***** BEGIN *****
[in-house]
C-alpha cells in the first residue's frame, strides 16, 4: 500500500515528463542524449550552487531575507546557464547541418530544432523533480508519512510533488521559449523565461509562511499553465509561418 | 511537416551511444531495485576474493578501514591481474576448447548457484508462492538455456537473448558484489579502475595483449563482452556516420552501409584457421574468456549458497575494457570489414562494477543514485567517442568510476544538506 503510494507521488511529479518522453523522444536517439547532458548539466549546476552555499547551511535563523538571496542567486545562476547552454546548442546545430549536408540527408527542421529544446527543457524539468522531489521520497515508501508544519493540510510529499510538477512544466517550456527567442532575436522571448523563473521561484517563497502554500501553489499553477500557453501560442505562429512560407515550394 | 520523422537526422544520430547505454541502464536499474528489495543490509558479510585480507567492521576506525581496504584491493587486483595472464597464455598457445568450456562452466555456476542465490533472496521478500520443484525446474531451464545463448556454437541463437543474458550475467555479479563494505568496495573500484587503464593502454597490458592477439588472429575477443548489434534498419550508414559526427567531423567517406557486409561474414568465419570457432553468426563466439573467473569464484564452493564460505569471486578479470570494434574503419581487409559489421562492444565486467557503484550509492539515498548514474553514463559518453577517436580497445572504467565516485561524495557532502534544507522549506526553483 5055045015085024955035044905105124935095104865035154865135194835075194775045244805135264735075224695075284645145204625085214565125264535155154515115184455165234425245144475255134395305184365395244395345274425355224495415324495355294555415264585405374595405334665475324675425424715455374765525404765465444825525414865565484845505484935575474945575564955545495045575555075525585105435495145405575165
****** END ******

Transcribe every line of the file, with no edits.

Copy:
[in-house]
C-alpha cells in the first residue's frame, strides 16, 4: 500500500515528463542524449550552487531575507546557464547541418530544432523533480508519512510533488521559449523565461509562511499553465509561418 | 511537416551511444531495485576474493578501514591481474576448447548457484508462492538455456537473448558484489579502475595483449563482452556516420552501409584457421574468456549458497575494457570489414562494477543514485567517442568510476544538506 503510494507521488511529479518522453523522444536517439547532458548539466549546476552555499547551511535563523538571496542567486545562476547552454546548442546545430549536408540527408527542421529544446527543457524539468522531489521520497515508501508544519493540510510529499510538477512544466517550456527567442532575436522571448523563473521561484517563497502554500501553489499553477500557453501560442505562429512560407515550394 | 520523422537526422544520430547505454541502464536499474528489495543490509558479510585480507567492521576506525581496504584491493587486483595472464597464455598457445568450456562452466555456476542465490533472496521478500520443484525446474531451464545463448556454437541463437543474458550475467555479479563494505568496495573500484587503464593502454597490458592477439588472429575477443548489434534498419550508414559526427567531423567517406557486409561474414568465419570457432553468426563466439573467473569464484564452493564460505569471486578479470570494434574503419581487409559489421562492444565486467557503484550509492539515498548514474553514463559518453577517436580497445572504467565516485561524495557532502534544507522549506526553483 5055045015085024955035044905105124935095104865035154865135194835075194775045244805135264735075224695075284645145204625085214565125264535155154515115184455165234425245144475255134395305184365395244395345274425355224495415324495355294555415264585405374595405334665475324675425424715455374765525404765465444825525414865565484845505484935575474945575564955545495045575555075525585105435495145405575165